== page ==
21. Key of Grieg’s only piano concerto A MINOR
22. Belabor, say OVERDO
23. Leading indicator? COAL (CANARY) MINE i.e “canary in a coal mine”
25. Spruce up NEATEN
26. Sinus specialist, succinctly ENT
27. Zest RIND
28. Bacalao and boquerones TAPAS
30. Ugly one TOAD
31. Misfit ROUND (SQUARE PEG) HOLE i.e. “square peg in a round hole”
36. “American Pie” songwriter MCLEAN
39. Boosts UPS
40. “___ Grows in Brooklyn” A TREE
41. Shakespearean lament ALACK
42. Like a pilot that’s working again RELIT
45. Locale that made Hillary famous MT EVEREST
49. One who’s enthralled, metaphorically CANDY (KID) STORE i.e. “kid in a candy store”
52. French possessive SES
53. Response to a 26-Across, perhaps AAH
54. Botanist Gray ASA
55. Dedicated AVID
56. Quod ___ demonstrandum ERAT
58. First steamship with a planned circumnavigation of the globe ARGO
59. Something on a hero, maybe WHITE HAT
62. Greeted and seated SAW IN
64. Pitbull or Snoop Dogg RAPPER
66. Never MILLION (NOT) YEARS i.e. “not in a million years”
69. 1998 Winter Olympics host NAGANO
72. Studio behind “Amadeus” and “Platoon” ORION
73. Winning an Oscar, Emmy and Tony, e.g. TRIFECTA
77. Activist Brockovich ERIN
78. Hypnotist’s signal SNAP
79. One of a dozen popes PIUS
80. Suffix with ball -OON
81. Game warden? REF
82. U.S.N. rank CPO
84. Much ado about nothing TEA(TEMPEST)POT i.e. “tempest in a teapot”
89. “I wouldn’t bet on it!” FAT CHANCE!
92. Top of the Eiffel Tower? BERET
93. Honduras-to-Guatemala dirección OESTE
94. Hearing-related AURAL
95. Blues rocker Chris REA
96. Become fixated OBSESS
97. Deteriorate rapidly HAND(GO TO HELL)BASKET i.e. “go to hell in a handbasket”
104. Make ___ dash for A MAD
105. Went out with DATED
106. Actress Falco EDIE
107. Neutrinos, symbolically NUS
110. Broccoli-like vegetable RAPINI
112. It’s hard to find HAY(NEEDLE)STACK i.e. “needle in a haystack”
117. Directs, as a conversation STEERS
118. True EVEN UP
119. Transgression OFFENSE
120. Show disdain for, in a way HISS AT
121. Dinners at which people read at the table SEDERS
122. Hide SECLUDE

Down
1. Sake source RICE
2. Like most graffiti, for short ANON
3. “Come again?” WHAT!
4. AT&T Stadium team, on scoreboards DAL
5. Corner key ESC
6. Speedily AT A RUN
7. ___ Peace Prize (award discontinued in 1990) LENIN
8. Charges WARDS
9. Girl’s name that becomes a different girl’s name if you switch the first two letters AMY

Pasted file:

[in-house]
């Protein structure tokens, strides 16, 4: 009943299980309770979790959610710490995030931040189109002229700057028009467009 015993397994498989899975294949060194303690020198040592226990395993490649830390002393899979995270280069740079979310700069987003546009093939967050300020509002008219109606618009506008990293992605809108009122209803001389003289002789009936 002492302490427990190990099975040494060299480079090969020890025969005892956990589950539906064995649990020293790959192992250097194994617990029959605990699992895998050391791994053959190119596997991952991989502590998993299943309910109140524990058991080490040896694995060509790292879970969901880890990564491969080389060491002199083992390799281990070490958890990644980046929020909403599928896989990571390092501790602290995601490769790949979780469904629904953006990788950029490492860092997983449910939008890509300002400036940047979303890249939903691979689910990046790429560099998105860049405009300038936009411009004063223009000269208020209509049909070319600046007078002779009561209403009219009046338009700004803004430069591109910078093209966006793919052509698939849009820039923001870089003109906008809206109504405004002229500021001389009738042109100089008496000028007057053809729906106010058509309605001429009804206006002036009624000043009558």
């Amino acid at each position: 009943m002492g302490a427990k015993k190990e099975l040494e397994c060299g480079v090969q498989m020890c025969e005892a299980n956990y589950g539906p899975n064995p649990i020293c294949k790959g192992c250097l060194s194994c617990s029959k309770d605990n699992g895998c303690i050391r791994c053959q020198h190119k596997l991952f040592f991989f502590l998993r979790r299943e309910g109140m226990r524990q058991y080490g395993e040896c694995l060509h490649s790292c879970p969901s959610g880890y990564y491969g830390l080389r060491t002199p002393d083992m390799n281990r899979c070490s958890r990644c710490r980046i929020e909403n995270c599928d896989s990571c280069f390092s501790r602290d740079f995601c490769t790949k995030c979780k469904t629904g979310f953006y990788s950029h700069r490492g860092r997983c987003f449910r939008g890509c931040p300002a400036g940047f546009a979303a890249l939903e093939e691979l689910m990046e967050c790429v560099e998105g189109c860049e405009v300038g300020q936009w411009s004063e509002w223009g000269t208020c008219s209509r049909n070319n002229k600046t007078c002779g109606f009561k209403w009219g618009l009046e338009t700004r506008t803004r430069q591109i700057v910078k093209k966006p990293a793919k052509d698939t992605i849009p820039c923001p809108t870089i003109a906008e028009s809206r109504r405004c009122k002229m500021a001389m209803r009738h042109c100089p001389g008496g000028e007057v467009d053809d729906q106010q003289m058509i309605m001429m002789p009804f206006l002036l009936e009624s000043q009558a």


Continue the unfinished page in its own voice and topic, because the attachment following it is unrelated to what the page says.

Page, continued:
10. Goalie Howard of U.S.A.’s 2010 and ’14 World Cup teams TIM
11. QB Johnny UNITAS
12. Ping maker SONAR
13. “To reiterate …” I REPEAT …
14. Opposite of waste CONSERVE
15. Michigan, in Chicago: Abbr. AVE
16. Hide stuff LEATHER
17. ___-Detoo (“Star Wars” droid) ARTOO
18. World peace, e.g. IDEAL
19. Atmospheric probe SONDE
24. “But wait, there’s more …” AND …
29. Best suited APTEST
31. Mailroom stamp RECD
32. Like some chardonnays OAKY
33. Relinquish QUIT
34. Plotting UP TO
35. Thousands, in slang GEES
36. Avian mimic MACAW
37. What stripes and polka dots do CLASH
38. Luau locale LANAI
42. Lakers, to Celtics, e.g. RIVAL
43. It may be limited or late EDITION
44. Subject of some ’50s-’60s experiments LSD
45. Excellence MERIT
46. Tombstone figure EARP
47. Brush material SAGE
48. Two-time title role for Chris Hemsworth THOR
50. Artist Frida renowned for her self-portraits KAHLO
51. Took back, as lost territory REWON
57. 24/7 ANYTIME
58. Sunday recess? APSE
60. Untouchable, e.g. T-MAN
61. Viennese one EIN
62. Long-billed wading bird SNIPE
63. 12 months, in Rio ANO
64. Hike RAISE
65. Chihuahua cry ARF
67. Preach, e.g. ORATE
68. Go off ERUPT
69. Gun brand not endorsed by the 111-Down NERF
70. Play ___ AREA
71. Photographic memory, e.g. GIFT
74. Thicket COPSE
75. Sweetie pie TOOTS
76. Gets in the game ANTES
78. Beethoven’s “Hammerklavier,” e.g. SONATA
79. ___ curiam decision PER
82. When repeated, party cry CHUG!
83. Weird Al Yankovic, e.g. PARODIST
85. Third person masculine? ABEL
86. Relative of turquoise TEAL
87. “___ it!” SO BE
88. International cricket match TEST
90. Ones left holding the bag? CADDIES
91. Gaps are filled with them CLOTHES
95. Fixed, as Easter eggs REDYED
96. Michael of “The Great Santini” O’KEEFE
97. Like some truths HARSH
98. Andrea or Nicolò, in the music world AMATI
99. Scruffs NAPES
100. Ho preceder HEAVE
101. Gentle alarms BEEPS
102. Go on to say ADD
103. Some launch sites SILOS
107. Half of Mork’s farewell NANU
108. La Jolla campus, briefly UCSD
109. ___-Ball SKEE
111. See 69-Down NRA
113. Vane dir. NNE
114. It. is there EUR
115. Army E-7: Abbr. SFC
116. Contact info abbr. TEL